Edgar Poe was one of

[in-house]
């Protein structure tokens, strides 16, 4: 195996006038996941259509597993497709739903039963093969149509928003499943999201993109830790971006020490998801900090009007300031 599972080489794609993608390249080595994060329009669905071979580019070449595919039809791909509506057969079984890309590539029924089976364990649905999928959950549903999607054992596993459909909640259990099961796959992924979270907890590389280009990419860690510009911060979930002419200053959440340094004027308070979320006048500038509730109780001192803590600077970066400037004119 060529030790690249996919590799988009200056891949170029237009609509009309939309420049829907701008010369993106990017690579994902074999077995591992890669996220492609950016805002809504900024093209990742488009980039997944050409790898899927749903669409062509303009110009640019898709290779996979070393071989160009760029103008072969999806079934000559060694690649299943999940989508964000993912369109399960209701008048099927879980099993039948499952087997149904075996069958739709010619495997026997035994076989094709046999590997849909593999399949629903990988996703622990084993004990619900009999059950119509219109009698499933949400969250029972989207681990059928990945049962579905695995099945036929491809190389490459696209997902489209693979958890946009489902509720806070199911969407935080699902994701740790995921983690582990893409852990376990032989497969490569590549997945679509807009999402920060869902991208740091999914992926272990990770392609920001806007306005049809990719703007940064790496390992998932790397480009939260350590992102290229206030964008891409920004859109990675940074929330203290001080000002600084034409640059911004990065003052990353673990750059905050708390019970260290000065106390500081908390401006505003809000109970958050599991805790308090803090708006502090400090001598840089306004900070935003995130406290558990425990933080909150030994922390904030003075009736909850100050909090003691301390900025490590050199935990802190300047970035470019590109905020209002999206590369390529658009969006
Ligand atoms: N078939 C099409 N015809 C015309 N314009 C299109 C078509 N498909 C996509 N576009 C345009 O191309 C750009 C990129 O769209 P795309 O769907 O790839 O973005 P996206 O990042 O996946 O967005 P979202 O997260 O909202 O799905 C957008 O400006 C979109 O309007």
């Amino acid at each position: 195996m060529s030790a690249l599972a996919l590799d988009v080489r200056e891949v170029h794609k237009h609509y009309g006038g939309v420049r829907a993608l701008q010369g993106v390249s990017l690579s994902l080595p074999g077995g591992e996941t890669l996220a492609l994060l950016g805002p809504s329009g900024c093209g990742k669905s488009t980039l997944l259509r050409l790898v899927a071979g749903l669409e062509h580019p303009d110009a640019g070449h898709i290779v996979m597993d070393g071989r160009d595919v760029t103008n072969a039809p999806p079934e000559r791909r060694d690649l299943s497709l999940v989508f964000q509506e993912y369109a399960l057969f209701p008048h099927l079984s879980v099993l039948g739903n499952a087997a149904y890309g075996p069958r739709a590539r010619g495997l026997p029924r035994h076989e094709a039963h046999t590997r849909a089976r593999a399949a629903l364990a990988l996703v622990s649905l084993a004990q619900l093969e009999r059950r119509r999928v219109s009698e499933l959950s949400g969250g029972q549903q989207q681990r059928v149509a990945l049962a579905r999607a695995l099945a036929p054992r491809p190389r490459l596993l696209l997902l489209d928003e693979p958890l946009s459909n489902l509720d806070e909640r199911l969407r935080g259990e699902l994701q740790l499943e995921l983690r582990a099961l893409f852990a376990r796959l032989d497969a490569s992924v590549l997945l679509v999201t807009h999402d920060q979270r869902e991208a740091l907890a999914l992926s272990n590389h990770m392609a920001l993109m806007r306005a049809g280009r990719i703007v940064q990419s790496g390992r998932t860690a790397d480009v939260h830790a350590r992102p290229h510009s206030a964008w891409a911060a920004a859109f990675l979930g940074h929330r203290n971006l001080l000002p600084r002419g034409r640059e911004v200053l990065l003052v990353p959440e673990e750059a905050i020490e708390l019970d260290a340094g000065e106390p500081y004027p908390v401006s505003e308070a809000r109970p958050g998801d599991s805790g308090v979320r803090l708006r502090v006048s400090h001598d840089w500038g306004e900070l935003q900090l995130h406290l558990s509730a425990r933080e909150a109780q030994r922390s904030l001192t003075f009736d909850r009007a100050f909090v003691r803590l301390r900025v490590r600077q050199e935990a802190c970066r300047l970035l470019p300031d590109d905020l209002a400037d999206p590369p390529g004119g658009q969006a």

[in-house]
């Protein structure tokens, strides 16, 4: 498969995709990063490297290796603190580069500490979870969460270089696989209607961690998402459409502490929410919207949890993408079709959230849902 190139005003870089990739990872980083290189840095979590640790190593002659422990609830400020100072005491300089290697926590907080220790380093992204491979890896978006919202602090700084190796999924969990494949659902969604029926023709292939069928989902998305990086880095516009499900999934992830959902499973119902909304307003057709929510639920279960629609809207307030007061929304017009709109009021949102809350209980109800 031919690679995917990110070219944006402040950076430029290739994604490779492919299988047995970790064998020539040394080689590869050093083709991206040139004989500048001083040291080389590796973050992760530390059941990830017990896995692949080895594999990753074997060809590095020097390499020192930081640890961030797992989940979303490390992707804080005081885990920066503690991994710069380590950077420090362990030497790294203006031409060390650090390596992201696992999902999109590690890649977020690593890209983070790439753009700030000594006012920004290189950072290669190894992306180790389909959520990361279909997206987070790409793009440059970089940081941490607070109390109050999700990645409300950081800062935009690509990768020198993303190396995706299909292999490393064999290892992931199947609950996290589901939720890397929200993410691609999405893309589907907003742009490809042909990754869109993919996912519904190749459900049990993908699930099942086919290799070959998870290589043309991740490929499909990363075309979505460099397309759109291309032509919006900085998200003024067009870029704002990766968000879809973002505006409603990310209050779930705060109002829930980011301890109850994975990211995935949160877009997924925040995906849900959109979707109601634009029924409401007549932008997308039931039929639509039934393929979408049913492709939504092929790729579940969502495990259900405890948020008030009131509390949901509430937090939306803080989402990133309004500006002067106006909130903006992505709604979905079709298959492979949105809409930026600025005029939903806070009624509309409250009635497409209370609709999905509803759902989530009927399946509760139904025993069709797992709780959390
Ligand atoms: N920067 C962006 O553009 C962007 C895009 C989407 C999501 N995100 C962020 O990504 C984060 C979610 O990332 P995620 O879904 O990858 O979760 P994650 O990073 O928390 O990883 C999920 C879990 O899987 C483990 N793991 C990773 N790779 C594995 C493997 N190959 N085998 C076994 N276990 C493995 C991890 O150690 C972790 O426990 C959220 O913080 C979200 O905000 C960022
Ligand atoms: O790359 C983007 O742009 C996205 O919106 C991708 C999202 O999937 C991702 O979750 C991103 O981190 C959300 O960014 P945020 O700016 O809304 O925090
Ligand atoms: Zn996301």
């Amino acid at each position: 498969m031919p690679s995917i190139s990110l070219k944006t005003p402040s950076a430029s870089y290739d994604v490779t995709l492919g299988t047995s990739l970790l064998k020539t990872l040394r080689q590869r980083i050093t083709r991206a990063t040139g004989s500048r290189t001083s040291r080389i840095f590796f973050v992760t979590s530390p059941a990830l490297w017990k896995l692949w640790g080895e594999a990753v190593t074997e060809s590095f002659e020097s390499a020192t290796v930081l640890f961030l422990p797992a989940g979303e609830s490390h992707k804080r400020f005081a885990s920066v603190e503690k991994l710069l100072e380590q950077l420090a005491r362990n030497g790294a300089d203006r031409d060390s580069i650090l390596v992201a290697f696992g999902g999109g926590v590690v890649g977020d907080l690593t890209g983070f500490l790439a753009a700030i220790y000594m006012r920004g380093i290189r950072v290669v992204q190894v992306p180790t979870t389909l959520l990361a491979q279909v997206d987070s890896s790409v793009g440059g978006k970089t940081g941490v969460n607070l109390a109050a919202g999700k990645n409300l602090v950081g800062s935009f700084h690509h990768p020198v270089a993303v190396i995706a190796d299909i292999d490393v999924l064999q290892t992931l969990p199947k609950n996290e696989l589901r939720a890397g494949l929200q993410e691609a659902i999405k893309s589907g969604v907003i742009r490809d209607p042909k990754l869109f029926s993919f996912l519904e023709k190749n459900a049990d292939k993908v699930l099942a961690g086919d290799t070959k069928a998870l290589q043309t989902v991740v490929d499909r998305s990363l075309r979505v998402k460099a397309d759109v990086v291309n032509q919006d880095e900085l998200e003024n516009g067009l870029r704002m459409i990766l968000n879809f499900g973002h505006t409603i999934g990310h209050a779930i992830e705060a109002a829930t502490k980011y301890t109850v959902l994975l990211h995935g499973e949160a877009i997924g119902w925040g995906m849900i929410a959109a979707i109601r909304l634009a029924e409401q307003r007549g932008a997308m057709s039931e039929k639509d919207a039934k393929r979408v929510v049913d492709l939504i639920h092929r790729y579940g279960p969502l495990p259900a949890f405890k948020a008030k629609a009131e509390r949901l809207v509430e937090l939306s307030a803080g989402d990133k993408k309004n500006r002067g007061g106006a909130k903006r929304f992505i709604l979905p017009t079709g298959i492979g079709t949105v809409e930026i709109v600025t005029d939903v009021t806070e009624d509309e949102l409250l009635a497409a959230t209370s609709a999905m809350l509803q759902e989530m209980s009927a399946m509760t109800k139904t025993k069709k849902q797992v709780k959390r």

Edgar Poe was one of the seminal figures of modern literature, and it seems that his influence continues to grow. He invented both the horror story and the detective story; it is truly ironic, given the untold wealth that has been mined out of these genres by his successors, that he was dogged by poverty all his life. In addition, he was a first-rate literary critic and the leading theorist of the short story. But what I remember most about Poe is a lesser-known achievement: an essay titled “The Imp of the Perverse.” I read it many years ago and can’t remember whether it was pure essay or turned into a short story, but it is the clearest exposition I have read of the concept of perversity–the desire to do something simply because one shouldn’t. As articulated by Poe, perversity takes two forms; it can manifest itself as the impulse, familiar to us all, to do something because it is inimical to our interests. In primitive form this can appear as an urge to jump off a high place; more broadly, it encompasses the urge to self-destruction. (Without an appreciation of that impulse, it is impossible to understand a person like Bill Clinton.) The second form of perversity is the desire to do something purely because it is evil. In my opinion, this impulse underlies most of our horrific crimes, and much other more mundane misbehavior. These thoughts are prompted by the latest in a sickening series of abduction/murders, this one of a small girl in California. What motivates such crimes? I think it is the perverse desire to do evil. The impulse is known to us all and seems to be integral to human nature. But in some people it takes root and comes to overpower all other motivations. I have no evidence whatever to support this speculation, but I suspect that–notwithstanding the fact that horrible crimes have been committed throughout human history–in our era, more and more awful acts are required to satiate the urge to do evil. Contemporary Americans are hard to shock, and people can do things that would have been viewed as appalling in earlier times without suffering much–if any–condemnation. I doubt that anyone begins to satisfy the perverse desire to do evil by murdering small children, but that is where the impulse leads if it is unchecked. These are gloomy reflections that I can’t express particularly well, but I don’t think it is possible to understand human nature without allowing perversity a substantial role. Read Poe’s “The Imp of the Perverse.”


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